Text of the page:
Michael Collinson: First of all, all bees, and especially bumblebees, are extremely economical creatures. The purpose of a bee is to go and collect nectar and pollen, and they will fly the shortest distance possible to pick up nectar and pollen. That’s how they're set up. If you put them right beside a flowering plant or crop, they will always come to the shortest distance to get there. So positioning the bees very close to pollinating crops in bloom will result in them going directly to those crops.
EQ: The trend towards organic and natural methods of agriculture has been a real market force over the last decade and should continue to be. How do you see your company and your technology fitting into that?
Michael Collinson: We definitely have the wind at our backs. Let me give you an example: the current methodology for suppressing and controlling a primary pathogen on apples called Fireblight, a disease caused by bacteria, is to spray the entire orchard with an antibiotic called Streptomycin upwards of six times. Approximately 5 kg per acre of this antibiotic is distributed. When we use the bees, we actually use less than 20 grams per acres with better results. Some 99.6% of Streptomycin in the standard process is actually ending up in the wrong place or going back into the environment, which is not a healthy process.
We’re definitely on the leading edge of using less pesticides and inoculants in order to control pathogens, because the fastest growing segment of pesticide control is actually through what we call biologicals. Our product, BVT CR7, is a biological, and is also a totally organic product. We probably eat it every day; it’s found around the world. The particular strain that we use is extremely effective for what it's being used for controlling pathogens in high value crops. It does not kill anything but spatially outcompetes the disease and at the same time make the plant stronger which results in better crops that last longer, all organically.
We’re definitely on the leading edge both on using organic and reducing total pesticide use without compromising effectiveness in controlling pests.
EQ: What should investors expect to see from Bee Vectoring Technologies over the next year?
Michael Collinson: Bee Vectoring Technologies is the first company in the world dedicated to this process. We have two different streams of revenue that are available to us. The first being the use of the dispensing system with other companies’ inoculums. Companies like Syngenta (SYT) , Nufarm (NUFMF) , Bayer CropScience (BAYRY) , or Marrone Bio Innovations (MBII) , for example, have a lot of bio control products that can use our distribution system. We're looking to build partnerships over the next 12 to 14 months with these types of companies to deliver what is currently used in the marketplace in lower doses and with more efficiency.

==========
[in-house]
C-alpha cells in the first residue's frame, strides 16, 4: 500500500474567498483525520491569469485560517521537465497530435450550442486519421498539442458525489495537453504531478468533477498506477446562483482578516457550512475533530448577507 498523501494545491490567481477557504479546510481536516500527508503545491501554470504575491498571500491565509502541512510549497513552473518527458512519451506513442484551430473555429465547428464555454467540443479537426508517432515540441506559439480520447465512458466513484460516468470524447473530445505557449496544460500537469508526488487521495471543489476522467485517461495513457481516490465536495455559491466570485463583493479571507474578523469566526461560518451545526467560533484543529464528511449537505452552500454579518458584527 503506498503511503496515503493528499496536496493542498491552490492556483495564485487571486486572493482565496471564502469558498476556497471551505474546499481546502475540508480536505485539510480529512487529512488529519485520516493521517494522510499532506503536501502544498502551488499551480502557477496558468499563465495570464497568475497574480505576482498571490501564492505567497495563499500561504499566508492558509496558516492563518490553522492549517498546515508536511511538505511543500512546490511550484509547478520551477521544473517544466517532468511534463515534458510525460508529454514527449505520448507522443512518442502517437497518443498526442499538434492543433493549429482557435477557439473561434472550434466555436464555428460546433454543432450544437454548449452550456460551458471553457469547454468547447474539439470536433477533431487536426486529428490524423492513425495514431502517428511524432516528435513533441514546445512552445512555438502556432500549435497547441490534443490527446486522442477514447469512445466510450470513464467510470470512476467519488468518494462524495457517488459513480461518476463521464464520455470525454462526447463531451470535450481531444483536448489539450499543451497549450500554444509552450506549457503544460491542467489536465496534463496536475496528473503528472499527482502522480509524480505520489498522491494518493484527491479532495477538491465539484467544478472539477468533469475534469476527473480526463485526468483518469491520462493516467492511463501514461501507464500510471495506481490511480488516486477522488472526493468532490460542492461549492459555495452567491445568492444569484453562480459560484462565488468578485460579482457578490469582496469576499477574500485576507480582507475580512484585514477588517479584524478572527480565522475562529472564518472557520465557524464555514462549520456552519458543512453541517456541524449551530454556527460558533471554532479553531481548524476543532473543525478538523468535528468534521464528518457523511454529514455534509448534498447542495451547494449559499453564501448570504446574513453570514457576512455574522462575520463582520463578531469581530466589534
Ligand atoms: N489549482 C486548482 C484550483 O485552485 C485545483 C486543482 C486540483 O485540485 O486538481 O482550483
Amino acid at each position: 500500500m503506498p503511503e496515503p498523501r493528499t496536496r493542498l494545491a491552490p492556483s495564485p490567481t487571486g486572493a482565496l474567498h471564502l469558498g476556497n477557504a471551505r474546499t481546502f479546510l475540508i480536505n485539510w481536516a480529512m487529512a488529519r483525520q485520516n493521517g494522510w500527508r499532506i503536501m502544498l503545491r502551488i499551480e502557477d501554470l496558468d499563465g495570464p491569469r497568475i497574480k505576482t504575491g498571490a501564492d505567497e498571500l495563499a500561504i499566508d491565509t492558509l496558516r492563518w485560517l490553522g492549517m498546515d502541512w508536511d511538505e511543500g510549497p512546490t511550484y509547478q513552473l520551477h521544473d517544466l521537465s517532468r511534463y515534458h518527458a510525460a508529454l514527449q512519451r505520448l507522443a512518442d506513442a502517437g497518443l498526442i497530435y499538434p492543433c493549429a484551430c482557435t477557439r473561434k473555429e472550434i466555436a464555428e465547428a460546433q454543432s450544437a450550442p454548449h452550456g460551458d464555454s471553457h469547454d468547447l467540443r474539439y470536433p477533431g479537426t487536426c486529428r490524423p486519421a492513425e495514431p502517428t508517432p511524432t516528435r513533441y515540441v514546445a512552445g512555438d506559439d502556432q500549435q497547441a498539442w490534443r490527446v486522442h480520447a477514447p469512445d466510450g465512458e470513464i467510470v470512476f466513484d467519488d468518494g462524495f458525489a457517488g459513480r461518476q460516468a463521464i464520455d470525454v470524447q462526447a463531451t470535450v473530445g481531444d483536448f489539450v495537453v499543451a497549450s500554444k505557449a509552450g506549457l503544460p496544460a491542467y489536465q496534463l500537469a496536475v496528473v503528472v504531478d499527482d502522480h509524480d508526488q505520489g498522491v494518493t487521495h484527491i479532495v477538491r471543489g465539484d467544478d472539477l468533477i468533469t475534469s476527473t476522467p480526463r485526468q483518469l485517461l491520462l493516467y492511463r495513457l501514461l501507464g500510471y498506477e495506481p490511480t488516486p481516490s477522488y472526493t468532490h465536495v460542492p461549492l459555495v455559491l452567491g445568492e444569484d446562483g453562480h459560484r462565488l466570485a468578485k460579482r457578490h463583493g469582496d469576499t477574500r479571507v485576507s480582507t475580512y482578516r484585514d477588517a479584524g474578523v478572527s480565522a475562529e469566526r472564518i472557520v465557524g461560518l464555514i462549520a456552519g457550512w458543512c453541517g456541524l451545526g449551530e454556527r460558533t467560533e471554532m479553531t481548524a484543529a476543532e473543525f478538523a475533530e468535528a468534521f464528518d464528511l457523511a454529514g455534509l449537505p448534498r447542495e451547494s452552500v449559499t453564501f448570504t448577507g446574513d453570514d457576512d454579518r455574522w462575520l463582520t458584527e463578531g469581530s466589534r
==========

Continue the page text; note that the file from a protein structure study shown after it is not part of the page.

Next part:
The second revenue stream is the registration of our own bio control, BVT CR7, and that process takes about 18 to 24 months to complete.
We’re also looking to expand rapidly around the world into principal crops that we would like to focus on. So we will be moving into strawberries, tomatoes, apples, sunflowers, canola, raspberries, almonds, and some cucurbits. Those are our principal crops that we are going to focus on right now, but we are doing some trials on coffee. Principally, any pollinating plants or plants that require pollination we can deploy our system to help.
EQ: Do you have any additional closing comments you would like to make?
Michael Collinson: This is probably one of the more exciting areas inside agricultural sector right now. Pesticides are a $70 or $80 billion industry and Biologicals are growing at a rate of 18% year-over-year, making it one of the fastest growing segments in the industry. This is the area where companies are paying the most attention. The cost to deliver a new product today or develop a new pesticide is in excess of $250 million.
Chemical pesticides lose their efficacy as the pathogens become immune to their properties, just like humans and the antibiotics. Biologicals don’t have the same issues. The BVT process is a lot less expensive, more efficient, uses substantially less product, is more environmentally friendly, and definitely represents the leading edge of where agriculture is going. BVT has the ability to “stack” multiple pathogens controls into their unique patent pending systems thereby delivering controls throughout a bloom period as opposed to spraying once or twice during the same period. Naturally perfect.